Thursday, May 21, 2009

The Road

Science fiction has been growing on me lately. I had to tutor a student in this course, and I really wasn't into the material in the beginning. However, reading some texts in this genre are starting to turn me around. Science fiction can really make some solid statements about the way things are going in the world and where they might go if we continue to head on certain dangerous paths. Overall, it's pretty cool.

Specifically, I just finished reading Cormac McCarthy's The Road, which was phenomenal. It was awarded the Pulitzer Prize for Fiction in 2006. That impressed me right off the bat. There's even a movie out starring Viggo Mortensen. I haven't seen it yet, but I will be interested to.

The Road is basically a post-apocolyptic novel that takes place after some kind of nuclear bombing or war. Basically, the Earth is dessimated and covered in ash. All vegetation and animal life has been destroyed (for the most part). Bands of people live around the country, but most have them have turned evil in order to survive. Many people have turned to cannibalism, taking prisoners hostage and feeding on their flesh (sometimes holding them in basements and removing limbs for meals). Babies are even roasted on spits. It's disgusting.

The book focuses on a man and his son (both unnamed which is significant). The boy and the man/father. They carry around one gun with two bullets which are ready to use on themselves in case they end up in a situation where they will be taken as prisoners. The mother has already killed herself because she didn't want to live in this sick world. The father has lung problems (probably from this disaster) and coughs up blood. They both have to wear masks to prevent further damage.

Both the man and the son are on a mission to travel to the south where it will be warmer for them. They come across some random people who shed light on the aforementioned disaster or who could be the "bad guys." Some try to steal from them, others are killed immediately by the man. All of these episodes make it very hard for the boy to cope or understand life.

The boy was born after this disaster, so he has no concept of what human life was like when the man was alive (like it is now). When the man finds common items like Coca Cola or Tang, it's a really big deal to share them with the son. Flares too. The man tries to not speak about the past as much as possible because he believes that the son will be stronger and happier if he does not know how good it used to be so that he can't acknowledge how terrible it is for him now. It's kind of sad.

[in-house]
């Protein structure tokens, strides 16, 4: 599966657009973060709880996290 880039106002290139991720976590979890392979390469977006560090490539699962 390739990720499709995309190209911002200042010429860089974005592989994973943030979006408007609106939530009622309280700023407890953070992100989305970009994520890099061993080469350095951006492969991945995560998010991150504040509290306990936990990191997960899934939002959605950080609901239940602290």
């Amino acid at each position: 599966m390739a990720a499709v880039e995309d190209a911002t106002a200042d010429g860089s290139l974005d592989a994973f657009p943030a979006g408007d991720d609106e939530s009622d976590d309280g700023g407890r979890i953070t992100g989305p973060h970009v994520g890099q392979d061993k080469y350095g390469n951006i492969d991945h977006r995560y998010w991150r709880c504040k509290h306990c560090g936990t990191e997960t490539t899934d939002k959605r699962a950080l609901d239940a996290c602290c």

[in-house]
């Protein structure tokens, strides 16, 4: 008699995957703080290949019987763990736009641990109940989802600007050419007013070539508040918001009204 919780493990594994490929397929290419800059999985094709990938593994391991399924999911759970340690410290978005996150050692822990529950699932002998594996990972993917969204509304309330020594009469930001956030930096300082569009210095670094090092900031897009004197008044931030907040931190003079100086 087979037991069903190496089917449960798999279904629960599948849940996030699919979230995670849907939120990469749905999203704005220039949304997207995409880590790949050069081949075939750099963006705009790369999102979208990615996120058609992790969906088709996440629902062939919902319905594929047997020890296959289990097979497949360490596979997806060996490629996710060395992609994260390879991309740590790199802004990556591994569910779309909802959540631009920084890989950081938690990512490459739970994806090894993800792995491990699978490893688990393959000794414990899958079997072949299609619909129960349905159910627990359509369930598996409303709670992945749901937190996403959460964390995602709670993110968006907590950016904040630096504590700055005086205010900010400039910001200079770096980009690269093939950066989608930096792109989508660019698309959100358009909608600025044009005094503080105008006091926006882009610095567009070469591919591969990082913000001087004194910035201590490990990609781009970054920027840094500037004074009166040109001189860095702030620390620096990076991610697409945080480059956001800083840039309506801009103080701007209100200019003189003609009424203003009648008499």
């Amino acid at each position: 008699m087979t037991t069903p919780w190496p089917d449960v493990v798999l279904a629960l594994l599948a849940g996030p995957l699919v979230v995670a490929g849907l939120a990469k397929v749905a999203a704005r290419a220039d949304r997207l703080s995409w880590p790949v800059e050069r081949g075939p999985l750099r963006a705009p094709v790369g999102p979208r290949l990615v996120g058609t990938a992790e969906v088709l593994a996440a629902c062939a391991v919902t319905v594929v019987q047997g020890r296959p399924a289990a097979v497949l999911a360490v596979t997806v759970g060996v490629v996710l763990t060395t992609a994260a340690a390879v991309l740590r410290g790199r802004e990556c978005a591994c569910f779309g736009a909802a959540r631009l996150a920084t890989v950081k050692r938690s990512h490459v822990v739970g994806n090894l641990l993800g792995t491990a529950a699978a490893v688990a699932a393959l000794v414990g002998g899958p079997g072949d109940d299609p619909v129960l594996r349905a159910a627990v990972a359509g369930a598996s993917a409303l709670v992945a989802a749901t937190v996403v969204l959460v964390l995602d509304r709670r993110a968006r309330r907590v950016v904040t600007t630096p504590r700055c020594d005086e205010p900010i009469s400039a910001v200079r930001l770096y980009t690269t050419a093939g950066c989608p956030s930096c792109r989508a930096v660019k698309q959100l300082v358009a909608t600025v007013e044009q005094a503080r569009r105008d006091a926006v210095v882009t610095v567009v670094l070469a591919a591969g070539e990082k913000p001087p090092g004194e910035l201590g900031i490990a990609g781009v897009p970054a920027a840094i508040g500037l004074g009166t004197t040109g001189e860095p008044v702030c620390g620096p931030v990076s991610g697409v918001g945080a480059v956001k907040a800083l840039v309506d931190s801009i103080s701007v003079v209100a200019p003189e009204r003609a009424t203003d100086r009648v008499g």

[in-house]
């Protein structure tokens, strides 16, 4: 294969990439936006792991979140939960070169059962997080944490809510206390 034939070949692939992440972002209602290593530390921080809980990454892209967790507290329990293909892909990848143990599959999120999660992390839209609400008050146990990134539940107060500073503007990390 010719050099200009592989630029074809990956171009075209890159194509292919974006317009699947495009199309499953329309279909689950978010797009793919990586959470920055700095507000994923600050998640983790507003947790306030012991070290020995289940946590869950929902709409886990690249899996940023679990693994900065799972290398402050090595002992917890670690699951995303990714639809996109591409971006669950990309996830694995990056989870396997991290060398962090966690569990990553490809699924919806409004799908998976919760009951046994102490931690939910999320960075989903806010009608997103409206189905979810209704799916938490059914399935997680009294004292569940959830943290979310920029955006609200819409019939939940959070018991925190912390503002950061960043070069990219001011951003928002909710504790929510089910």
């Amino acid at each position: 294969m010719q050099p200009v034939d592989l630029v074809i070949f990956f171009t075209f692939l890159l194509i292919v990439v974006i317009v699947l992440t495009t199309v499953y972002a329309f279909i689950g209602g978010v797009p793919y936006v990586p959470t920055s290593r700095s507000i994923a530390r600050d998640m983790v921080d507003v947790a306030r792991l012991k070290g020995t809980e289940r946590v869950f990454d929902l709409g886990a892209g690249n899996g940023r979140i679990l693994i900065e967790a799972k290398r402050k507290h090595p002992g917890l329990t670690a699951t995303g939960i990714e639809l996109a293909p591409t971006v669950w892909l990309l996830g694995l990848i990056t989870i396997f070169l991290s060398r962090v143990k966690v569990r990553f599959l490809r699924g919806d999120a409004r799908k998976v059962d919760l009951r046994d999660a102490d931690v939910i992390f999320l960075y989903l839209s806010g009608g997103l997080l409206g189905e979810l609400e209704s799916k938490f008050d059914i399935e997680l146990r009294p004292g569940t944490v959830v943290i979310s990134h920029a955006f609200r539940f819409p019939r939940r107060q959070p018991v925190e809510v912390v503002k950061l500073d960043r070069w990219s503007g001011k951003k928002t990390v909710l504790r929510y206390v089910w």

The whole book is pretty dreary and depressing, and you wonder where it will lead in the end. Since it's so bleak, can they have anything uplifting in the end? Isn't the point that humans can be savages, especially when there is no law? SPOILER: Even though the ending is quite depressing with the father dying, I think there still is hope with the family that the man encounters. They have a young girl (which suggests possible copulation and reproduction in the future). They seem nice and giving, unlike other guests. It suggests that there might be some sort of positive future for some people in this world. But, again, this is implied.

No more spoiler: The writing style really interested me. It was very short and choppy, very much to the point. It was written with no chapters--basically just short paragraphs of his thoughts along the road. I think the choppiness and the shortness adds to the book. That's really all their life is. Fragments and bits and pieces. Bleakness. To the point. Short.

That's why I wonder how the movie will be. Since the book was so many fragmented thoughts, I wonder how they will convey that with thoughts and images and dialogue. There really wasn't much dialogue, and when there was, it was extraordinarily brief and repetetive. "Are we the good guys?" "Yes." "Will you ever leave me?" "You know I won't." Very brief.

There were very poetic moments too, especially when they come across an old man in the road. He offers very wise advice about the world and why it is the way it is. That is an interesting passage to revisit on a different date.

Overall, it was like nothing I had ever read before. Even though it was pretty dark, it really got your mind thinking about different concepts. It stuck with me too as I read it. It followed me and made me want to read it. It's a great book to pick up, if you're into the whole sci-fi thing anyway.

Hey, and believe it or not, it's in Oprah's book club. Just check out some pictures from the movie. They're tattered in rags and bone thin from starvation. It's just a WILD story.

So, what did you think of The Road?

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